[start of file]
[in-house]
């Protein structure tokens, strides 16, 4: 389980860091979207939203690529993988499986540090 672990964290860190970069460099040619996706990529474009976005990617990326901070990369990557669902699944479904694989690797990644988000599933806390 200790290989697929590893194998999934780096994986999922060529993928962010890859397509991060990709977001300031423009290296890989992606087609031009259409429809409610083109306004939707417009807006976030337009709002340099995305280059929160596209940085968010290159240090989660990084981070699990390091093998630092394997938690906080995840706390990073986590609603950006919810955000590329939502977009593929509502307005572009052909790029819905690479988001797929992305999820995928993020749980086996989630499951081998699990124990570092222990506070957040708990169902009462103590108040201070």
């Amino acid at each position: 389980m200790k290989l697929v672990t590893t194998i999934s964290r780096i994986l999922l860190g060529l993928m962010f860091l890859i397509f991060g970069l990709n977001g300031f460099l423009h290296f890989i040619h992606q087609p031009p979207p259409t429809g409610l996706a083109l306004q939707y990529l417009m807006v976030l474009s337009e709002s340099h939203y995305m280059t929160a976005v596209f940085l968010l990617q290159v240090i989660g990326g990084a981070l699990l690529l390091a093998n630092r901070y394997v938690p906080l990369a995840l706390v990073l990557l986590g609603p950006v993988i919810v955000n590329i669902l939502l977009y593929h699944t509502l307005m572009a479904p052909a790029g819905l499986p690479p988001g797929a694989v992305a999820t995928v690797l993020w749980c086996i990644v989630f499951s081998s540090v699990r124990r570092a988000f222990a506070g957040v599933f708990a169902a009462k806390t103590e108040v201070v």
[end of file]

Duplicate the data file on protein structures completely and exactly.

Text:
[in-house]
């Protein structure tokens, strides 16, 4: 389980860091979207939203690529993988499986540090 672990964290860190970069460099040619996706990529474009976005990617990326901070990369990557669902699944479904694989690797990644988000599933806390 200790290989697929590893194998999934780096994986999922060529993928962010890859397509991060990709977001300031423009290296890989992606087609031009259409429809409610083109306004939707417009807006976030337009709002340099995305280059929160596209940085968010290159240090989660990084981070699990390091093998630092394997938690906080995840706390990073986590609603950006919810955000590329939502977009593929509502307005572009052909790029819905690479988001797929992305999820995928993020749980086996989630499951081998699990124990570092222990506070957040708990169902009462103590108040201070």
């Amino acid at each position: 389980m200790k290989l697929v672990t590893t194998i999934s964290r780096i994986l999922l860190g060529l993928m962010f860091l890859i397509f991060g970069l990709n977001g300031f460099l423009h290296f890989i040619h992606q087609p031009p979207p259409t429809g409610l996706a083109l306004q939707y990529l417009m807006v976030l474009s337009e709002s340099h939203y995305m280059t929160a976005v596209f940085l968010l990617q290159v240090i989660g990326g990084a981070l699990l690529l390091a093998n630092r901070y394997v938690p906080l990369a995840l706390v990073l990557l986590g609603p950006v993988i919810v955000n590329i669902l939502l977009y593929h699944t509502l307005m572009a479904p052909a790029g819905l499986p690479p988001g797929a694989v992305a999820t995928v690797l993020w749980c086996i990644v989630f499951s081998s540090v699990r124990r570092a988000f222990a506070g957040v599933f708990a169902a009462k806390t103590e108040v201070v």